For the lap seal configuration shown in FIG. 2a, score line 150 is positioned between end 95(a) of seam 90(a) and end 105 of adhesive 100. For the fin seal configuration shown in FIG. 2(b), score line 150 is positioned between end 55 of side edge 50 and end 105 of adhesive 100. In such arrangements, the integrity of seam 90(a) will not be compromised when the release strip is removed.
In one version of the lap seal configuration, the width of flap 60 extending from end 95(a) of seam 90(a) to end 45 of side edge 40 is approximately 5/8 inches. The width of seam 90(a) extending from end 55 of side end 50 to end 95(a) of seam 90(a) is approximately 1/4 to 3/8 inch. The width of resealable adhesive 100, extending from end 105 to end 106 is approximately 1/4 inch. The distance between end 95 of seam 90(a) and end 105 of adhesive 100 is approx. 1/4 inch. Score line 150 extends from top edge 20 along the length of flap 60 for a distance of 2 to 6 inches, depending on the overall size of the bag.
In one version of the fin seal configuration, the width of flap 60, extending from end 95(b) of seam 90(b) to end 45 of side edge 40 is approximately 7/8 inch. The width of seam 90(b), extending from end 95(b) of seal 90(b) to end 55 of side end 50 is approximately 1/4 inch. The width of resealable adhesive 100 extending from end 105 to end 106 is approximately 1/4 inch. The distance between end 55 of side end 50 and end 105 of adhesive 100 is approximately 1/8 to 1/4 inch. Score line 150 extends from top edge 20 down towards bottom edge 30 by a distance of 2 to 6 inches, again depending on the overall size of the bag. Score line 150 is also positioned away from end 55 of side edge 50 by a distance of approximately 1/8 inch.
A resealable package of the type described is manufactured from flexible sheet material according to methods well known in the art. The sheet material, for example, is fed from roll stock over a former shoulder to align the material in a circular configuration defining a tube. Side edges 40 and 50 of the sheet are united in a seam, for example by a heated seal bar, to effect a permanent seal, with flap 60 protruding outwardly along the exterior side 80 of the package. The package ends are sealed after the rear seal is formed. While the end of flap 60 will become sealed to the package end as seen in FIG. 3, the flap is lifted away from the bottom seal of the package by the consumer at the time of use.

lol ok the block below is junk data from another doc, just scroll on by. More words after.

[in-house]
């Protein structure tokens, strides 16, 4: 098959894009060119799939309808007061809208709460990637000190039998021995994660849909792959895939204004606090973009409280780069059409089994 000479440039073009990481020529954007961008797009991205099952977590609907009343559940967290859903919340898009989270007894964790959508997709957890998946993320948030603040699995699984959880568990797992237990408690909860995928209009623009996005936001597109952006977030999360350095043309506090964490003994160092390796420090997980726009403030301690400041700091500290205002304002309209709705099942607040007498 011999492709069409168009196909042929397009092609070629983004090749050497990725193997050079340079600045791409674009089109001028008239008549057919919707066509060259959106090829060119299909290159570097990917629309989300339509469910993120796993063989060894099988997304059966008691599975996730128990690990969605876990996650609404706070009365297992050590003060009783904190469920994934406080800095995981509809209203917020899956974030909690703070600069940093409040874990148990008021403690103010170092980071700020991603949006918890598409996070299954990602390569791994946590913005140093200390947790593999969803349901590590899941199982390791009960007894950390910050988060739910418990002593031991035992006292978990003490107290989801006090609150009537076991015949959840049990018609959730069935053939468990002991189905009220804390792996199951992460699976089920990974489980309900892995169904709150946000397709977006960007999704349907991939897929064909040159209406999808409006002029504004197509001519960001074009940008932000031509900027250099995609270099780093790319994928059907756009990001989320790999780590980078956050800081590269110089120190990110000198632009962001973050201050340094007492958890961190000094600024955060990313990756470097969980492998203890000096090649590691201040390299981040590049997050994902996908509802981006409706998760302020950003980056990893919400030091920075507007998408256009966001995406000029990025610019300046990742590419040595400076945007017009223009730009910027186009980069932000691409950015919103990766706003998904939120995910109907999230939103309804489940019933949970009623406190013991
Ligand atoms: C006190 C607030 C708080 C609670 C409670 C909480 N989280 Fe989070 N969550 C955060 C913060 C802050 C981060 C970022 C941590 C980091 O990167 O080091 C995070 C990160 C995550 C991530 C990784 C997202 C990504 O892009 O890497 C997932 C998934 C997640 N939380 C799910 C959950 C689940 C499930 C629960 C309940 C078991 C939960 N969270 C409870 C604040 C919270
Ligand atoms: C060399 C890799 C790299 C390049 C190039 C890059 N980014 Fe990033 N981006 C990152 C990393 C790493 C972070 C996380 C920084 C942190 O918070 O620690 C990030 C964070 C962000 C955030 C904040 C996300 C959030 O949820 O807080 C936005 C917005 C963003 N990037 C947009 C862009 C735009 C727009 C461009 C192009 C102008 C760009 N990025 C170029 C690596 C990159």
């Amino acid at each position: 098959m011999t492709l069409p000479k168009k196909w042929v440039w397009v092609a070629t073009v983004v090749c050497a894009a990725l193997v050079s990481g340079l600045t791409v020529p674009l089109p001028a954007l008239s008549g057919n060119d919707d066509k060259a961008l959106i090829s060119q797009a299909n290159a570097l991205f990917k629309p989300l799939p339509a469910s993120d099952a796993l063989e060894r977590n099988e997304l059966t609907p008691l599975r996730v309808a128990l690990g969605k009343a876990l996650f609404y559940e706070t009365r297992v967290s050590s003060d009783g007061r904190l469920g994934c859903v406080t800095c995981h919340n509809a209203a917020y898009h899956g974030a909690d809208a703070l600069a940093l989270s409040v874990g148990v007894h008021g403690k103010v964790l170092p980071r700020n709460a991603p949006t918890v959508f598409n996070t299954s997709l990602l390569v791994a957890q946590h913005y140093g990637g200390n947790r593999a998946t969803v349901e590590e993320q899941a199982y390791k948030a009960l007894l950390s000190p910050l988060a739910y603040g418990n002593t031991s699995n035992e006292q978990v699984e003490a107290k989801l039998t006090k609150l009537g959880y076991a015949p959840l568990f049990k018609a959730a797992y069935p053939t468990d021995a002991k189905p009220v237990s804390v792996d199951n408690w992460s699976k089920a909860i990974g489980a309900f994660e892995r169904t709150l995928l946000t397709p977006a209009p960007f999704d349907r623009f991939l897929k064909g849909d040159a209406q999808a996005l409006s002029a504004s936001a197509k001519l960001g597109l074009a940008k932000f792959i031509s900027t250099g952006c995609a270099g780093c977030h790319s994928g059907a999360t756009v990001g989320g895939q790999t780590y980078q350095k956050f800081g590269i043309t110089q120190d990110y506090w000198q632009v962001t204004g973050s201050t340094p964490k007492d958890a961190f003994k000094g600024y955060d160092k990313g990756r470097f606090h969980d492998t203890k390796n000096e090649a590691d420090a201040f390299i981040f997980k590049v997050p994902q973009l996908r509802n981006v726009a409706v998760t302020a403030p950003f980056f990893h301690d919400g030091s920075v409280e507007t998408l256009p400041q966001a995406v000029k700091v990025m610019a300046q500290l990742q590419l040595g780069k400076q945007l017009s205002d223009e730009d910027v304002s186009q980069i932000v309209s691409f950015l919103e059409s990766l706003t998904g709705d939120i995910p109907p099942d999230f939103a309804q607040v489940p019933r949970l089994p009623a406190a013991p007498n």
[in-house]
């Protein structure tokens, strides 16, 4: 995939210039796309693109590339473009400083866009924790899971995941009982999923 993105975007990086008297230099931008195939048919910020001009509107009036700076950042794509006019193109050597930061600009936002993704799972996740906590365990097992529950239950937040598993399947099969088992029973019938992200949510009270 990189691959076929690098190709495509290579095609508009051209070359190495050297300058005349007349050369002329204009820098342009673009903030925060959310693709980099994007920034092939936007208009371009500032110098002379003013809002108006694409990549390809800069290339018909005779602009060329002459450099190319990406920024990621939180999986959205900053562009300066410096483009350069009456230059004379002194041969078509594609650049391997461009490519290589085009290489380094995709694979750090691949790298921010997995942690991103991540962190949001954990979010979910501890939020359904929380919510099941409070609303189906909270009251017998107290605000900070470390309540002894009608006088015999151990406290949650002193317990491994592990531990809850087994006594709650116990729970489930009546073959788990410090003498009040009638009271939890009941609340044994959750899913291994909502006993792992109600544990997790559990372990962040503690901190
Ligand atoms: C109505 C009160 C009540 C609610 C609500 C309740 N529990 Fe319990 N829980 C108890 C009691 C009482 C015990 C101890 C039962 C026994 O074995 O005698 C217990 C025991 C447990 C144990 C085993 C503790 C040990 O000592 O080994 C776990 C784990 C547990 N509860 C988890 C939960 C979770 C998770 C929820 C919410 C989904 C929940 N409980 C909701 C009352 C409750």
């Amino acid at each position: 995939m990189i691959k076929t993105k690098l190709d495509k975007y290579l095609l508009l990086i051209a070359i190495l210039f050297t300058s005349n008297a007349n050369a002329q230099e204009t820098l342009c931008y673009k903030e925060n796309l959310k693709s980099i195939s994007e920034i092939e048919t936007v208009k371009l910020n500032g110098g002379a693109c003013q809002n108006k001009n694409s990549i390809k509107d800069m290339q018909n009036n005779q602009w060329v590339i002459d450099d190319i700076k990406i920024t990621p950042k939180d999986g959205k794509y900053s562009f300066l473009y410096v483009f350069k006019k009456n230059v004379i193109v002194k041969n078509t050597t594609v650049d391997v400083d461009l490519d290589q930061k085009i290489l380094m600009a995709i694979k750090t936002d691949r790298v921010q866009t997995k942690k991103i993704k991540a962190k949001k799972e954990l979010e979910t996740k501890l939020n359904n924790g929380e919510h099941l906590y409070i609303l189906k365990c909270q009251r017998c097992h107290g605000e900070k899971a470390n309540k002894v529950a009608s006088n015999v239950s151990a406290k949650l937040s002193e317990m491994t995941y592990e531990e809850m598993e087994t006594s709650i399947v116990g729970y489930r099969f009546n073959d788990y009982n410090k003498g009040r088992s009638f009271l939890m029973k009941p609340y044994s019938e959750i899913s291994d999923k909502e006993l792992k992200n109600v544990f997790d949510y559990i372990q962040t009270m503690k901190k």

In preferred embodiments, the resealable adhesive has been pre-applied to the roll stock of flexible material at outer surface 80 of side edge 50. In the finished package, the adhesive is located parallel to the seam and spaced from it by a distance no greater than the width flap 60 while leaving a small gap between end 106 of adhesive 100 and end 45 of side edge 40. The small gap ensures that the edge of flap 60 is free to be lifted from the adhesive by the consumer. A release agent 110 is similarly pre-applied to inner surface 80 of flap 60 in a location corresponding to the location of adhesive 100. Flap 60 is then folded over such that the surfaces of release agent 110 and adhesive 100 are juxtaposed.
Use of the invention will be readily apparent. The consumer will open package 10 at the top end 20 to access the product. When the consumer wants to reclose the package, he will tear away release strip 63 along score lines 150 and 160, thereby exposing the underlying adhesive 100. The package is rolled or folded over number of times from top end 20 toward bottom end 30. The exterior side 80 of package 10 is secured to the adhesive, thus maintaining the package in a closed, substantially airtight configuration. A package secured in this manner is seen in FIG. 4.
The characteristics of the adhesive 100 are selected so that the bag can be opened and closed a number of times over its useful life. Suitable adhesives are well known and used in the packaging industry in the manufacture of packages. Examples include those compatible with polypropylene and polyethylene films, for example. Of course, the adhesive and release agents will be selected so as to be compatible with the packaging materials.
Although the invention has been described in connection with a number of preferred embodiments, it is not so limited. Numerous variations within the scope of the appended claims will be apparent to those skilled in this art.
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|U.S. Classification||383/88, 383/62, 383/89, 383/107|
|Sep 28, 1990||AS||Assignment|
Owner name: RECOT, INC., 7701 LEGACY DRIVE, PLANO, TX 75024-40
Free format text: ASSIGNMENT OF ASSIGNORS INTEREST.;ASSIGNORS:CENTER, JOHN L.;SCHMIDT, PAUL R.;REEL/FRAME:005575/0190;SIGNING DATES FROM 19900911 TO 19900920
|Sep 7, 1993||CC||Certificate of correction|
|Jun 29, 1995||FPAY||Fee payment|
Year of fee payment: 4
|Aug 3, 1999||REMI||Maintenance fee reminder mailed|
|Jan 9, 2000||LAPS||Lapse for failure to pay maintenance fees|
|Mar 21, 2000||FP||Expired due to failure to pay maintenance fee|
Effective date: 20000107